JS: I think communication is key and things like fertility policies, I think they’re so important now if you’ve got an employee who’s going through IVF. I happened to have a friend actually who works for a huge, huge global company. She’s going through IVF and she has a new interim manager because her manager was on maternity leave, the individual was based in Canada I think, so they didn’t have a face-to-face relationship and she didn’t want to have to tell him that she might have to take some time off to give some appointments and things like that. I said just look in your staff handbook there’s a good chance that because it was a huge business they may have a similar policy and they did, and she was so happy and she said she was so glad I’d told her to look there because it had given her all the answers she had to all the questions she had and she didn’t need to speak to her line manager and tell him what she was going through. She didn’t want to have to share that personal news with her immediate line manager and she had, they had a policy there that then told her without having to ask any other questions of any people and knew exactly what she had to do in those circumstances. So, having policies also just really helps employees, you know, who are going through really, you know, tough and sensitive times. Things as well like miscarriages, and bereavement, to have those policies in your handbook is really important. We definitely are seeing a cultural shift now to having more… I don’t really want to say family-friendly policies, but to have some more of those more personal policies, including the handbooks,
But there’s still a long way to go. But I do think it’s an education piece as well. I think people like me, employment lawyers, need to be speaking more at events about this when we’re educating our HR practitioners. We need to flag this with them and say, you now need to be considering having the following policies in our staff handbooks.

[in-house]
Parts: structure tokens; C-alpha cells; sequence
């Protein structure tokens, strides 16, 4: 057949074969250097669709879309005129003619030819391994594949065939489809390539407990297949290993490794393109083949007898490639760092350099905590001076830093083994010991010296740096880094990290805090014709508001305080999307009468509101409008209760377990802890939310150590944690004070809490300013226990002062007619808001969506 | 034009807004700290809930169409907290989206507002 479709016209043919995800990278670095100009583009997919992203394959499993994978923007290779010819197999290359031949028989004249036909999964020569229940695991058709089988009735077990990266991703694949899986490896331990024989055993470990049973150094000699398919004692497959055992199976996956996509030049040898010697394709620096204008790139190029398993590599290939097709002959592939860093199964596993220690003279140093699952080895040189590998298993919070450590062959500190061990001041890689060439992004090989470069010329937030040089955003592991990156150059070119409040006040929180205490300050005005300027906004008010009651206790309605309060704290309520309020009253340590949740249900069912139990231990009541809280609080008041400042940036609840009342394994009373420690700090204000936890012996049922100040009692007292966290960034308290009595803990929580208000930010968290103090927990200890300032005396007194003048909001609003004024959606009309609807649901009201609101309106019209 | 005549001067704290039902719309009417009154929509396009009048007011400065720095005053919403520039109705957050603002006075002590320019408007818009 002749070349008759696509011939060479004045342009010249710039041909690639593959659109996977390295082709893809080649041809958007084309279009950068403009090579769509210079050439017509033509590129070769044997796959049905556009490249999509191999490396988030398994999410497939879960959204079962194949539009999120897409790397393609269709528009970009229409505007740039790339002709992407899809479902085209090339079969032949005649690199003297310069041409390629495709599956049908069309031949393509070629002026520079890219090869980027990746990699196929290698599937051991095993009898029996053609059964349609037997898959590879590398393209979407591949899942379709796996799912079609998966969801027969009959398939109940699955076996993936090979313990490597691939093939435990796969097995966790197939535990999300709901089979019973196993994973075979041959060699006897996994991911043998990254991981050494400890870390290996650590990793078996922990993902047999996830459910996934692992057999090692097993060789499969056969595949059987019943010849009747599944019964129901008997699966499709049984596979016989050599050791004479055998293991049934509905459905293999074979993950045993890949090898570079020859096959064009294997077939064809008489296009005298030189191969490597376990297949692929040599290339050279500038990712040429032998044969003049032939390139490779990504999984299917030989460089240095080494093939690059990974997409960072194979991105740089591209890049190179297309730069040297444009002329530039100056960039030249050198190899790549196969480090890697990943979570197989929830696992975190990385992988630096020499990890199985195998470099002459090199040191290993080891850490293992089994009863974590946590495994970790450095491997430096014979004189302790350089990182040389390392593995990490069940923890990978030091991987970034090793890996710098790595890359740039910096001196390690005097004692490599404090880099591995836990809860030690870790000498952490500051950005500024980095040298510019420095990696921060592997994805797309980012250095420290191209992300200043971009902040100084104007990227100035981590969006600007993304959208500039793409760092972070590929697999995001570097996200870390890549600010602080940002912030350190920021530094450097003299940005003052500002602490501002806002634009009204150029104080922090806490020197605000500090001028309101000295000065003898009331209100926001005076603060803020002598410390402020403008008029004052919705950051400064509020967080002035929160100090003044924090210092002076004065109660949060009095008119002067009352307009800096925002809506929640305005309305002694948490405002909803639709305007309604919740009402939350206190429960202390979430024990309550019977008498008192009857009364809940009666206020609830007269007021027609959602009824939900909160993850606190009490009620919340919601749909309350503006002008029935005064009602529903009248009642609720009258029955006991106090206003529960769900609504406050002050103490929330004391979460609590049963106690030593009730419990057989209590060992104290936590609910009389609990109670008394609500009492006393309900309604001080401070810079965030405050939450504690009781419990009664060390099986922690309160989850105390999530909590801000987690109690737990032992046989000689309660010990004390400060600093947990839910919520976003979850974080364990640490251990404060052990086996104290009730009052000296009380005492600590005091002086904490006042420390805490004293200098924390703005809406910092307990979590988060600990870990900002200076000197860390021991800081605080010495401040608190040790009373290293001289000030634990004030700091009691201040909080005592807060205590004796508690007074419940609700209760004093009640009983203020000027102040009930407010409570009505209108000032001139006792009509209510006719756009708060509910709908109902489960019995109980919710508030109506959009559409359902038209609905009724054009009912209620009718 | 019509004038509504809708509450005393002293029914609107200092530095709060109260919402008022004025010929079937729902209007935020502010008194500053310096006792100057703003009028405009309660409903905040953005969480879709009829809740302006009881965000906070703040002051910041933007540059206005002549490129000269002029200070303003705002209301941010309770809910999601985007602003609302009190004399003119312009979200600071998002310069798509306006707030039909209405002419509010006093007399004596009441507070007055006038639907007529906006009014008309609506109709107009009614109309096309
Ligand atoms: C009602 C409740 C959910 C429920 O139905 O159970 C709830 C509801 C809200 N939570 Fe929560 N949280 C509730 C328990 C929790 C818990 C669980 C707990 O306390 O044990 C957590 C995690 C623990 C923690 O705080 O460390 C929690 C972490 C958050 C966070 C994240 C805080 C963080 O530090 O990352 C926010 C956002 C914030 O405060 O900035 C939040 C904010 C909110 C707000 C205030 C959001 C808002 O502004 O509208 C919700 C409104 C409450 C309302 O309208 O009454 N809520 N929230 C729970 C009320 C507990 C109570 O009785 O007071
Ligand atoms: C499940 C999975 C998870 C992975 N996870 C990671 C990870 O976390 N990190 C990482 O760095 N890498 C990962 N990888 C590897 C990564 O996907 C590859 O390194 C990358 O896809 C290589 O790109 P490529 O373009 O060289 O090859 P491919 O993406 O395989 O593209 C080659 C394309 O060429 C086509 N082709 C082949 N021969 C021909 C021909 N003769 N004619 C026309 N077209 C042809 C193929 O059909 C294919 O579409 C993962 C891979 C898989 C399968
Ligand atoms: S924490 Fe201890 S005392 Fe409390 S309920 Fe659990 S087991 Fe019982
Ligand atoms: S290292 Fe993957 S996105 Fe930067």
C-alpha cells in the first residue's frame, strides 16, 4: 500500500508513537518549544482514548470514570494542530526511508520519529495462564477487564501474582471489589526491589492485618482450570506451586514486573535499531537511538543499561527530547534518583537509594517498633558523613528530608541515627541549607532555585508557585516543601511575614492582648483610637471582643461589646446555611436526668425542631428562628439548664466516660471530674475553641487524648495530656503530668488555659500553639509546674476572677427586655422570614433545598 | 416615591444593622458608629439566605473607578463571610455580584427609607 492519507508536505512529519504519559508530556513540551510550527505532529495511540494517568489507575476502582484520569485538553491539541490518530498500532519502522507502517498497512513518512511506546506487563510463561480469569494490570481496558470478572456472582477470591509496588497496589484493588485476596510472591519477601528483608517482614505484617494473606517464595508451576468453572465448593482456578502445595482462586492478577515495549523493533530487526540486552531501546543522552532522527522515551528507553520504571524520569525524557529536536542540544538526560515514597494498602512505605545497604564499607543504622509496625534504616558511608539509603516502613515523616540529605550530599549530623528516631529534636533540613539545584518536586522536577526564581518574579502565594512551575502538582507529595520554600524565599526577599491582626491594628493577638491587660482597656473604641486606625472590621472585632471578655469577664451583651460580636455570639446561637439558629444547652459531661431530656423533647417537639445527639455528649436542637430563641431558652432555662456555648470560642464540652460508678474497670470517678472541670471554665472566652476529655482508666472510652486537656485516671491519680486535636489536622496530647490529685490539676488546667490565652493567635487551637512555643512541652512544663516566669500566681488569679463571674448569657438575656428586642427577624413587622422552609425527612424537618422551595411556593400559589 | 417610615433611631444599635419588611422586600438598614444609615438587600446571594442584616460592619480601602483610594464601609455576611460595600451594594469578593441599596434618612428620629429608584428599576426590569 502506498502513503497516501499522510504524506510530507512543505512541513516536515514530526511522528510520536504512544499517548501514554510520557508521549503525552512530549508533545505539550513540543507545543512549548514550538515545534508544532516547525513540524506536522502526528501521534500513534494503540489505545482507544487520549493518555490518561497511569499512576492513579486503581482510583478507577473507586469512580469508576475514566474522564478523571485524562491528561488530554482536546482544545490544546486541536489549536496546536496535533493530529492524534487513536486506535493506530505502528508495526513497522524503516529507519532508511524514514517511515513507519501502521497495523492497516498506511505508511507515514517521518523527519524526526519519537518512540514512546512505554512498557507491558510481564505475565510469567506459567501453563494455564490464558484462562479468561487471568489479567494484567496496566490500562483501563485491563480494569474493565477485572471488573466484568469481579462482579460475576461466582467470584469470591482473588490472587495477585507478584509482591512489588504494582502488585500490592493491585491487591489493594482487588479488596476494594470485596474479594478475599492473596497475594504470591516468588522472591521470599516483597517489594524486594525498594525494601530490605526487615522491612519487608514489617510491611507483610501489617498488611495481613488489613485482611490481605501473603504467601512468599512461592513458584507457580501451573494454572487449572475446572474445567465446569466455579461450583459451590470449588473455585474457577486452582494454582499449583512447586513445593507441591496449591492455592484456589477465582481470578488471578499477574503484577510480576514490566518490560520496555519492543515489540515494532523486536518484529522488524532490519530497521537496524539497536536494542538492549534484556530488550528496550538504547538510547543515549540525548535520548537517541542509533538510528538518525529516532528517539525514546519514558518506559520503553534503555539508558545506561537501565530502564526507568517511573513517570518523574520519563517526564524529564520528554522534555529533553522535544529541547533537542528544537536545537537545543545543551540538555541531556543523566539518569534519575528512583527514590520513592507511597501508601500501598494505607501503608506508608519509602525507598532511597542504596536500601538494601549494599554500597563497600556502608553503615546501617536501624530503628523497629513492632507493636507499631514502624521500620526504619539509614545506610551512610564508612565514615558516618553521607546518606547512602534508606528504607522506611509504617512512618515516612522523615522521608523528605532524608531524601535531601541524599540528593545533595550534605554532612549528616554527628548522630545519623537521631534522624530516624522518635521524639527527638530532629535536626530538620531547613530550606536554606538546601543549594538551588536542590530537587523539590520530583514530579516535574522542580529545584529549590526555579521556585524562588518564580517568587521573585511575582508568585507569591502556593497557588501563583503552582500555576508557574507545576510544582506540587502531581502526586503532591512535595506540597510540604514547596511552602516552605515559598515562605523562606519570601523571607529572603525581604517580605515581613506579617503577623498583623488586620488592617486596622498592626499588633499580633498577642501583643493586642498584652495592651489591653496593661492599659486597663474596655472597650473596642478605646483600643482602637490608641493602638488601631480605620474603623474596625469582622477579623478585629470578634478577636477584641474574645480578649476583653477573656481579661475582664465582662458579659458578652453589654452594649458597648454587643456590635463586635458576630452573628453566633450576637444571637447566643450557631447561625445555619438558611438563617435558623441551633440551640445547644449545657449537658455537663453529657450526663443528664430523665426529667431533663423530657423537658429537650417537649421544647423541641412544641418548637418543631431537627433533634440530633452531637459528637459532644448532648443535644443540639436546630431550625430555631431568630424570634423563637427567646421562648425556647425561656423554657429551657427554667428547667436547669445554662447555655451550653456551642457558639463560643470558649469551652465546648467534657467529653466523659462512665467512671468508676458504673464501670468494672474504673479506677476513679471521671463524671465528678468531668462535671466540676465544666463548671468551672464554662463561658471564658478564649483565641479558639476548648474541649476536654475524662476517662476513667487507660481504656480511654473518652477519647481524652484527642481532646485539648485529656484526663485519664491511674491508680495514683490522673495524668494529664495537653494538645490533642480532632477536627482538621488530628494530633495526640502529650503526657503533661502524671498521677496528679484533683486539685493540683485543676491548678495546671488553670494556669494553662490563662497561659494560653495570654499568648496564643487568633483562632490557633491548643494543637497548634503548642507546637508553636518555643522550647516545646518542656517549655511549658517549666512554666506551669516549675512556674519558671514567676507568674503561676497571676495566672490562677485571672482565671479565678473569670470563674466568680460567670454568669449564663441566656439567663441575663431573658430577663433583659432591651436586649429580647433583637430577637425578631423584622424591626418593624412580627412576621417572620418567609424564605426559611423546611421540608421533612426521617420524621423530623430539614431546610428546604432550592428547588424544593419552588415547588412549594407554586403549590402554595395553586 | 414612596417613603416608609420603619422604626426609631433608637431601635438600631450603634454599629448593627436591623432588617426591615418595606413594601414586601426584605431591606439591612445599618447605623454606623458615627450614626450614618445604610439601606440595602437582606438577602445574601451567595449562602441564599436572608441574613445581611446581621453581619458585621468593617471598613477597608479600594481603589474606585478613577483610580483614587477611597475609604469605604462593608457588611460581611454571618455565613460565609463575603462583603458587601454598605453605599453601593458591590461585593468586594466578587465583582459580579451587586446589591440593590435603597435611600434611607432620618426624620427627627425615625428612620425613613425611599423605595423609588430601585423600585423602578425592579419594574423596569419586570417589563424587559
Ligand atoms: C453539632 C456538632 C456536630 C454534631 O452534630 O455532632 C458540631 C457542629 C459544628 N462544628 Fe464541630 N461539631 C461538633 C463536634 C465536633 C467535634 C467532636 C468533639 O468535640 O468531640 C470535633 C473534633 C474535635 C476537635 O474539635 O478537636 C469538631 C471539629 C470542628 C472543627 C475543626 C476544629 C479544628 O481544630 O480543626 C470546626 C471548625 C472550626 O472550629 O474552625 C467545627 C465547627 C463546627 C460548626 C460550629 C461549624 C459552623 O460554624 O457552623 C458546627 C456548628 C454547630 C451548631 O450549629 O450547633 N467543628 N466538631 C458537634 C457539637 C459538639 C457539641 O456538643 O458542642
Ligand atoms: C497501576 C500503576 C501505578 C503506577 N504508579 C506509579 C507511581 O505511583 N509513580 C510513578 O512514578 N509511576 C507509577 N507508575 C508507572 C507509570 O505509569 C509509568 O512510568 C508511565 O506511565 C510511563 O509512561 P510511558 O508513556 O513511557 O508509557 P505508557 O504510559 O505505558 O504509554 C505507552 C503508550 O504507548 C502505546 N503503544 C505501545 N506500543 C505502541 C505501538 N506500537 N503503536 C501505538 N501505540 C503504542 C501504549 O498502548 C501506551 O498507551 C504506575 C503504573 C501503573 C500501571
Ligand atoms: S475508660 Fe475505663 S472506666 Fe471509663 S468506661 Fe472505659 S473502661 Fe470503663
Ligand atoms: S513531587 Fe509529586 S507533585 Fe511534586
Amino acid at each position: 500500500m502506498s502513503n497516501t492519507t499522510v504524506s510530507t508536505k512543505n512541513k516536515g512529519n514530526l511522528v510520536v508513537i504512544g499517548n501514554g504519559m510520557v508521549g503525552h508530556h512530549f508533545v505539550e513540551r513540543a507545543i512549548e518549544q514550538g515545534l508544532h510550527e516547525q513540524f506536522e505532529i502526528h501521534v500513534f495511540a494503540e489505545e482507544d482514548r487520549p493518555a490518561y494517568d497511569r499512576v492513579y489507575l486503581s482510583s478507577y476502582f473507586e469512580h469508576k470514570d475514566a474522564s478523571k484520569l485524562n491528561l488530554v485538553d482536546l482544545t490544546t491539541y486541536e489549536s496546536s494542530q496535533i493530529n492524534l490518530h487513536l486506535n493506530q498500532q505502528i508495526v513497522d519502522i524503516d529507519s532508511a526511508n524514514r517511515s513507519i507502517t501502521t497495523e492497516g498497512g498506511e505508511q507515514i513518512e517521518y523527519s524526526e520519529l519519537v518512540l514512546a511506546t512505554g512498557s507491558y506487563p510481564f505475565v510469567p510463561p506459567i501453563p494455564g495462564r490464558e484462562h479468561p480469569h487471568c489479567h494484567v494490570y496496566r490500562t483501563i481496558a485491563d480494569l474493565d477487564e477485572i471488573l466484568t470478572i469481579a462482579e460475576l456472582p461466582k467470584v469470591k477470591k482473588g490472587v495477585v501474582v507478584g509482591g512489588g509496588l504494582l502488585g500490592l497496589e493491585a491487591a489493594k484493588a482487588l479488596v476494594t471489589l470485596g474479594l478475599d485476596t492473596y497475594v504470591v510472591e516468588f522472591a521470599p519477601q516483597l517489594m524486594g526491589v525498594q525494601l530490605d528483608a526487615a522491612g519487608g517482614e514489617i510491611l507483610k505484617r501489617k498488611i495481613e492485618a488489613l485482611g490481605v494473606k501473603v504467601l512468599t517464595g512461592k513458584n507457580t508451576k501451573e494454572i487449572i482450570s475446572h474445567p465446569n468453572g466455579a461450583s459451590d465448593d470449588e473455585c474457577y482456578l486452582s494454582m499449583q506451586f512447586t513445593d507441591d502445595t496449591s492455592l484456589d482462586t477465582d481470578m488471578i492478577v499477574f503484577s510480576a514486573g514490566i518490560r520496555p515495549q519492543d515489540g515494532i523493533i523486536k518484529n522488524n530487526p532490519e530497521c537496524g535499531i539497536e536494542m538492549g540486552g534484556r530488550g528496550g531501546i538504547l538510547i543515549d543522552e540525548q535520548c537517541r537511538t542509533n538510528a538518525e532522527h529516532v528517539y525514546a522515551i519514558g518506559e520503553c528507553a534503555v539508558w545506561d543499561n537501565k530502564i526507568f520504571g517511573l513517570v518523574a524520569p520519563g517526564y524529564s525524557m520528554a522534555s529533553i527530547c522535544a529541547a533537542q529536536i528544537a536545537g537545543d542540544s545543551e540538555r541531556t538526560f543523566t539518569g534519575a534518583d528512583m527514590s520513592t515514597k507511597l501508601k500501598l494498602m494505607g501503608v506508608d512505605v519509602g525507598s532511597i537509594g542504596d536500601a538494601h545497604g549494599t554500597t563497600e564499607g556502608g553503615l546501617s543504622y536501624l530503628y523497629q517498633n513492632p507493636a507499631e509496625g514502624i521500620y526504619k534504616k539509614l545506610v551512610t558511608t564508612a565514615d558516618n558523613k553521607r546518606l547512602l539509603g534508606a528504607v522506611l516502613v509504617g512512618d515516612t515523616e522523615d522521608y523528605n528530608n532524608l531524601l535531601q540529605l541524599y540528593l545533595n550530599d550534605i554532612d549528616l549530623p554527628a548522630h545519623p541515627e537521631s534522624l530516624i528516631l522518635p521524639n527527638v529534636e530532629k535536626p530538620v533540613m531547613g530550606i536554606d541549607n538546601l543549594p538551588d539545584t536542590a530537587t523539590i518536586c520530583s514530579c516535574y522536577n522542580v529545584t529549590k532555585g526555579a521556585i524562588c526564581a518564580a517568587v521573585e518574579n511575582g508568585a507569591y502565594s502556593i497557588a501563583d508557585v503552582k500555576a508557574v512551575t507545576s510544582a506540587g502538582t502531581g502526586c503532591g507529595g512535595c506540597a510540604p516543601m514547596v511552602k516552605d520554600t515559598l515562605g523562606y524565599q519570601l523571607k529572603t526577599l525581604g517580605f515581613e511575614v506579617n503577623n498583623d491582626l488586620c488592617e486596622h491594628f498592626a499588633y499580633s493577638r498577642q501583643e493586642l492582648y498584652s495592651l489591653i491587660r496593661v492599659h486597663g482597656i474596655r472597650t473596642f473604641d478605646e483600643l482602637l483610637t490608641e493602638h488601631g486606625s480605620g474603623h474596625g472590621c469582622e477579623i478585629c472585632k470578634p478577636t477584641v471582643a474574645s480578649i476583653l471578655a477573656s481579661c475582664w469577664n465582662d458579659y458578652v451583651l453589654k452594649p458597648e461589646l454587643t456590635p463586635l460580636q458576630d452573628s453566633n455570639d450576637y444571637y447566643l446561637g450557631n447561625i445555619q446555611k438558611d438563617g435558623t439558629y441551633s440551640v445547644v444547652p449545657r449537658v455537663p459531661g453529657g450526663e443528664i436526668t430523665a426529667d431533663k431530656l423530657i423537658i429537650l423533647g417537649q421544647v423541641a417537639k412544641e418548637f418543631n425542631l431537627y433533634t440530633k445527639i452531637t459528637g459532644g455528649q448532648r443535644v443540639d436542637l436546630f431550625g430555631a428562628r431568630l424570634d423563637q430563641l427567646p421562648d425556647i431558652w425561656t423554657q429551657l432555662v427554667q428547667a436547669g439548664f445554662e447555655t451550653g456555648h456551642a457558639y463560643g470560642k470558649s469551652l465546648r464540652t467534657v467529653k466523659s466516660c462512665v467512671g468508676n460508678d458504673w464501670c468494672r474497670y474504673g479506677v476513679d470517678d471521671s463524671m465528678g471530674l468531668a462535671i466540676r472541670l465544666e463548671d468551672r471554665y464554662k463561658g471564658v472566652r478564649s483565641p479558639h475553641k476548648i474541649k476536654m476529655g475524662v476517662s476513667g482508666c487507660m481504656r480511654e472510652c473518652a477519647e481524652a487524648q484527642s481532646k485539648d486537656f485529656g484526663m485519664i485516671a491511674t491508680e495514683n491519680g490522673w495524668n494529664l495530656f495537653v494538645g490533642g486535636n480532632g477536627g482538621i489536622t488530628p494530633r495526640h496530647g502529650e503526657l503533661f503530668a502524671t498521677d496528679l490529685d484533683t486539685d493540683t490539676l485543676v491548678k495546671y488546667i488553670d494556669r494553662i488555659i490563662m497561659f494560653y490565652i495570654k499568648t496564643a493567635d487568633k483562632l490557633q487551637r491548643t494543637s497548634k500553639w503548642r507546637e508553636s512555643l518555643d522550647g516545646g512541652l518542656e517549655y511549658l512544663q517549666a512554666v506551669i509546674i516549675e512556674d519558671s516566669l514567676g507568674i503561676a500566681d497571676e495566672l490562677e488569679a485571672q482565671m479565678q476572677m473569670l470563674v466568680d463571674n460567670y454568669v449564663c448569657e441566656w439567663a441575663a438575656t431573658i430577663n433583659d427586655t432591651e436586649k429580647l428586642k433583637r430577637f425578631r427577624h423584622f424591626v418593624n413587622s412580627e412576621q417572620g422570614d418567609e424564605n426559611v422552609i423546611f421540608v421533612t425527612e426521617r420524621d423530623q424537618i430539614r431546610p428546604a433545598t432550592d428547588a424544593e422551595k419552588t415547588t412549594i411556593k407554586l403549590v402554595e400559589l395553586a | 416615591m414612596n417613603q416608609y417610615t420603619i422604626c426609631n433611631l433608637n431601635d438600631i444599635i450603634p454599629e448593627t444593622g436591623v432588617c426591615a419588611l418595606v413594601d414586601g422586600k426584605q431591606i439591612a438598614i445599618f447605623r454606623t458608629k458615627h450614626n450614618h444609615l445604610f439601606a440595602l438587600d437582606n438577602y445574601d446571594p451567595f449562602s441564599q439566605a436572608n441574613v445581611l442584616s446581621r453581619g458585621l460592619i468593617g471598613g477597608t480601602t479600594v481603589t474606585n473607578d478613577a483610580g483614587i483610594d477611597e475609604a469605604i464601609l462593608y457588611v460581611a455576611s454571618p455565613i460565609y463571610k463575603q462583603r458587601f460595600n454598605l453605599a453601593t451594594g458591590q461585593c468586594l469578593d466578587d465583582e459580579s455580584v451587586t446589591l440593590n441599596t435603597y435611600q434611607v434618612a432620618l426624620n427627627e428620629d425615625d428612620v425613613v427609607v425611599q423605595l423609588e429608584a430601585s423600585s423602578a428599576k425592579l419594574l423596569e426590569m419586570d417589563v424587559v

SG: Yeah, I think you’re right. And again, I think what came out of the research was that actually a lot of firms don’t have the policies in place. And it might not necessarily be because they don’t want to have those policies in place. It might just be because perhaps they just haven’t got them in place yet, or it’s not something that they’ve maybe thought about. Or the experiences that we’re maybe talking about aren’t the personal experiences of the management team and therefore, you know, it’s not something that’s occurred to them. But as you say, I think it’s great doing interviews like this because it’s something that, you know, I’m hoping that this interview will appeal to lawyers, but also law firms that want to learn more about how they can support parents more and those that want to become parents in the future.
Is there anything else that you think firms can do to support parents? more fairly, you know, either on the policy side or, as you say, culturally. We had some people complete their research that aren’t parents, don’t want to be parents and some people actually felt quite strongly that they were almost penalised in their firm for not being a parent in the sense that they saw a lot of their colleagues kind of getting to leave early, for example, to do the school pickups.
It’s a balance, isn’t it, in terms of not alienating people or punishing them for not having children. How would you advise that balance is struck?
JS: Well, first of all, I was that person and I want to be very clear and transparent on this. I was that person who felt bitter sitting at my desk when I was more often than not the last one in the employment team working the latest and thinking I’m the only one here because I don’t have children and I’m always the one who’s asked to do something last minute. I felt like that for quite a long time, I was 37 when I was pregnant with Freddie, so that does really resonate with me. Neither my brother nor sister have children, they’re both very career-driven. My brother lives in Spain now, he’s a deputy head teacher at an International School and my sister’s a Chief People Officer for a PLC. We have this discussion, if Claire wants to go to the gym or whatever her plans are after work, for her, it’s as important as well for her to leave her desk and go and do what it is she wants to do.